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Disrupted Networks Link Overlapping Cognitive Deficits in Psychiatric Disorder

 8 months ago       135 Views

Psychiatric disorders share common alterations of functional connectivity between three core brain networks involved in cognition, according to a meta-analysis published in Biological Psychiatry.

The study suggests that the alterations in these networks contribute to the cognitive dysfunction present in multiple psychiatric disorders.

The alterations in functional connectivity, which emerged from a meta-analysis of 242 functional brain imaging studies in people with a variety of psychiatric disorders, were found in the three large-scale networks considered to be particularly important for complex cognition–the default mode network; frontoparietal network; and the salience network.

Further, analysis of 363 structural brain imaging studies revealed reduced gray matter that was confined to the altered networks, tightly linking structural and functional alterations.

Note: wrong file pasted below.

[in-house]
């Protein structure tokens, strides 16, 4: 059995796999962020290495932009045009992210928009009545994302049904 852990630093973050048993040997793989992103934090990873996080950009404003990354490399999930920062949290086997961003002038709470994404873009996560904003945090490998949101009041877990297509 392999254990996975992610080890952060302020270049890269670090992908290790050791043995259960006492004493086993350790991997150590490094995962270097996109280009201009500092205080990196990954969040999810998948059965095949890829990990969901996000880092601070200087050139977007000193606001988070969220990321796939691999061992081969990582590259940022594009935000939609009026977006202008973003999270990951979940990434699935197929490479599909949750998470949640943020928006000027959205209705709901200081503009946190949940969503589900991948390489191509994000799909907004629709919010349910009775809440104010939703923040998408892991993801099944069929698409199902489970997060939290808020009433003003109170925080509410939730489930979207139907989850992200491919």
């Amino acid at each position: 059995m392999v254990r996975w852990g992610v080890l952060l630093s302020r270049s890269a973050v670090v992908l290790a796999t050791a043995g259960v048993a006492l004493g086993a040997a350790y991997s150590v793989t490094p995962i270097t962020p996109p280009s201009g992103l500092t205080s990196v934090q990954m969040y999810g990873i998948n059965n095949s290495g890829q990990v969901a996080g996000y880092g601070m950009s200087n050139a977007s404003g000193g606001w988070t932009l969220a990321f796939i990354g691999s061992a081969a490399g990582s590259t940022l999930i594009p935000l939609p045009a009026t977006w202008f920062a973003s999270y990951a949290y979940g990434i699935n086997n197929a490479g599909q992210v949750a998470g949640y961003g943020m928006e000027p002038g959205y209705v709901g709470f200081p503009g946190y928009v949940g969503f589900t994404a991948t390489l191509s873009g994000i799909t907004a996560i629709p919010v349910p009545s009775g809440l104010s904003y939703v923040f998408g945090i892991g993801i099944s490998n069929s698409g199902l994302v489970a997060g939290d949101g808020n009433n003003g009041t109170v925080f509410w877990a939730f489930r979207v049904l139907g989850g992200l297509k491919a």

Importantly, the study provides the first evidence from a meta-analysis of common functional connectivity alterations in neurocognitive networks across psychiatric disorders.

Although enormous progress has been made in characterizing the neural correlates of diagnoses and symptoms over the past 25 years, neuroimaging biomarkers have yet to contribute to the psychiatric diagnostic process.

Image Source: NeuroscienceNews.com image is in the public domain.

Published January 3 2019. doi:10.1016/j.biopsych.2018.11.011 Abstract Common Dysfunction of Large-Scale Neurocognitive Networks Across Psychiatric Disorders Background Cognitive dysfunction is one of the most prominent characteristics of psychiatric disorders.

The aim of this study was to investigate functional connectivity and structural perturbations across psychiatric diagnoses in three neurocognitive networks of interest: the default mode network (DMN), the frontoparietal network (FPN), and the salience network (SN).

Results We found that the three neurocognitive networks of interest were characterized by shared alterations of functional connectivity architecture across psychiatric disorders.


Author: @DailyCupofYoga

Source: neurosciencenews.com

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